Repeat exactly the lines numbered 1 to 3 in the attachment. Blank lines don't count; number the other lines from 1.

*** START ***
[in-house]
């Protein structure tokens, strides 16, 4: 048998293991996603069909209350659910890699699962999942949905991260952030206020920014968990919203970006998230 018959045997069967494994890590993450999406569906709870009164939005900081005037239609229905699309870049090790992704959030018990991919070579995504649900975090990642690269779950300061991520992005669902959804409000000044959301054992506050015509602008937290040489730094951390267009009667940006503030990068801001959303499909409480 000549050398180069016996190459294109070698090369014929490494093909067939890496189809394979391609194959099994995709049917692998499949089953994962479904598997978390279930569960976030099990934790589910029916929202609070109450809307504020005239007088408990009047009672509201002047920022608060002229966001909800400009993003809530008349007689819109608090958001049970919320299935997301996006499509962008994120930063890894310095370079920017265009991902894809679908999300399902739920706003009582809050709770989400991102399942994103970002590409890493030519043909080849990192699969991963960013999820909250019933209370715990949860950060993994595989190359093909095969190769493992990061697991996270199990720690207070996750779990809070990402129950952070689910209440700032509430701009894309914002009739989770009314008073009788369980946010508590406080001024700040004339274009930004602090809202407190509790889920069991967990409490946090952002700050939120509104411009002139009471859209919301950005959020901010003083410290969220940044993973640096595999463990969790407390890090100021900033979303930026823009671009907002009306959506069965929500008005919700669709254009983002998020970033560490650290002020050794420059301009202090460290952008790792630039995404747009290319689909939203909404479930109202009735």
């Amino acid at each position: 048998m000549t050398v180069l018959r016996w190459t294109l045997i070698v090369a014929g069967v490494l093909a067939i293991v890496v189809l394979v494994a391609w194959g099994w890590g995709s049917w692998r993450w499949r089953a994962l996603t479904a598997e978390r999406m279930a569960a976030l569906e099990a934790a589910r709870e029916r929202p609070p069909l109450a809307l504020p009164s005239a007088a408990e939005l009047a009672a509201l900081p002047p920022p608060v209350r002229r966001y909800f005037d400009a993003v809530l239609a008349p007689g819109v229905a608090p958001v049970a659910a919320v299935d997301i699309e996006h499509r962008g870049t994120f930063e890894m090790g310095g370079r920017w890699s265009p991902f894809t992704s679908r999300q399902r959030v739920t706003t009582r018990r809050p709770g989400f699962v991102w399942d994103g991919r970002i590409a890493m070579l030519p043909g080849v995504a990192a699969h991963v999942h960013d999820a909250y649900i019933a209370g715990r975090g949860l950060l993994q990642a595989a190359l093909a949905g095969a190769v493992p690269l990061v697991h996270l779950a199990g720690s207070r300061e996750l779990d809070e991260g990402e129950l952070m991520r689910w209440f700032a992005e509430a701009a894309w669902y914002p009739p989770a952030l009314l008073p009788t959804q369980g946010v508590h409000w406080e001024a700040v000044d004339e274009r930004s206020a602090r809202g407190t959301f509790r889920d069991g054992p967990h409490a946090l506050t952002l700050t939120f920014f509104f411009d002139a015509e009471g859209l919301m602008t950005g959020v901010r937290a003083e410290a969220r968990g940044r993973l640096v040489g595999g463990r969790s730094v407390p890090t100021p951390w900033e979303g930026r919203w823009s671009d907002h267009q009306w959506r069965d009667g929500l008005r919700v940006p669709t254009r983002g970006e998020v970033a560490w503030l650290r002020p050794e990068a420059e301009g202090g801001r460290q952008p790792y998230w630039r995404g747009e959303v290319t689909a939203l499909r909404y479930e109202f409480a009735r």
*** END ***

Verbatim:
[in-house]
């Protein structure tokens, strides 16, 4: 048998293991996603069909209350659910890699699962999942949905991260952030206020920014968990919203970006998230 018959045997069967494994890590993450999406569906709870009164939005900081005037239609229905699309870049090790992704959030018990991919070579995504649900975090990642690269779950300061991520992005669902959804409000000044959301054992506050015509602008937290040489730094951390267009009667940006503030990068801001959303499909409480 000549050398180069016996190459294109070698090369014929490494093909067939890496189809394979391609194959099994995709049917692998499949089953994962479904598997978390279930569960976030099990934790589910029916929202609070109450809307504020005239007088408990009047009672509201002047920022608060002229966001909800400009993003809530008349007689819109608090958001049970919320299935997301996006499509962008994120930063890894310095370079920017265009991902894809679908999300399902739920706003009582809050709770989400991102399942994103970002590409890493030519043909080849990192699969991963960013999820909250019933209370715990949860950060993994595989190359093909095969190769493992990061697991996270199990720690207070996750779990809070990402129950952070689910209440700032509430701009894309914002009739989770009314008073009788369980946010508590406080001024700040004339274009930004602090809202407190509790889920069991967990409490946090952002700050939120509104411009002139009471859209919301950005959020901010003083410290969220940044993973640096595999463990969790407390890090100021900033979303930026823009671009907002009306959506069965929500008005919700669709254009983002998020970033560490650290002020050794420059301009202090460290952008790792630039995404747009290319689909939203909404479930109202009735």
């Amino acid at each position: 048998m000549t050398v180069l018959r016996w190459t294109l045997i070698v090369a014929g069967v490494l093909a067939i293991v890496v189809l394979v494994a391609w194959g099994w890590g995709s049917w692998r993450w499949r089953a994962l996603t479904a598997e978390r999406m279930a569960a976030l569906e099990a934790a589910r709870e029916r929202p609070p069909l109450a809307l504020p009164s005239a007088a408990e939005l009047a009672a509201l900081p002047p920022p608060v209350r002229r966001y909800f005037d400009a993003v809530l239609a008349p007689g819109v229905a608090p958001v049970a659910a919320v299935d997301i699309e996006h499509r962008g870049t994120f930063e890894m090790g310095g370079r920017w890699s265009p991902f894809t992704s679908r999300q399902r959030v739920t706003t009582r018990r809050p709770g989400f699962v991102w399942d994103g991919r970002i590409a890493m070579l030519p043909g080849v995504a990192a699969h991963v999942h960013d999820a909250y649900i019933a209370g715990r975090g949860l950060l993994q990642a595989a190359l093909a949905g095969a190769v493992p690269l990061v697991h996270l779950a199990g720690s207070r300061e996750l779990d809070e991260g990402e129950l952070m991520r689910w209440f700032a992005e509430a701009a894309w669902y914002p009739p989770a952030l009314l008073p009788t959804q369980g946010v508590h409000w406080e001024a700040v000044d004339e274009r930004s206020a602090r809202g407190t959301f509790r889920d069991g054992p967990h409490a946090l506050t952002l700050t939120f920014f509104f411009d002139a015509e009471g859209l919301m602008t950005g959020v901010r937290a003083e410290a969220r968990g940044r993973l640096v040489g595999g463990r969790s730094v407390p890090t100021p951390w900033e979303g930026r919203w823009s671009d907002h267009q009306w959506r069965d009667g929500l008005r919700v940006p669709t254009r983002g970006e998020v970033a560490w503030l650290r002020p050794e990068a420059e301009g202090g801001r460290q952008p790792y998230w630039r995404g747009e959303v290319t689909a939203l499909r909404y479930e109202f409480a009735r």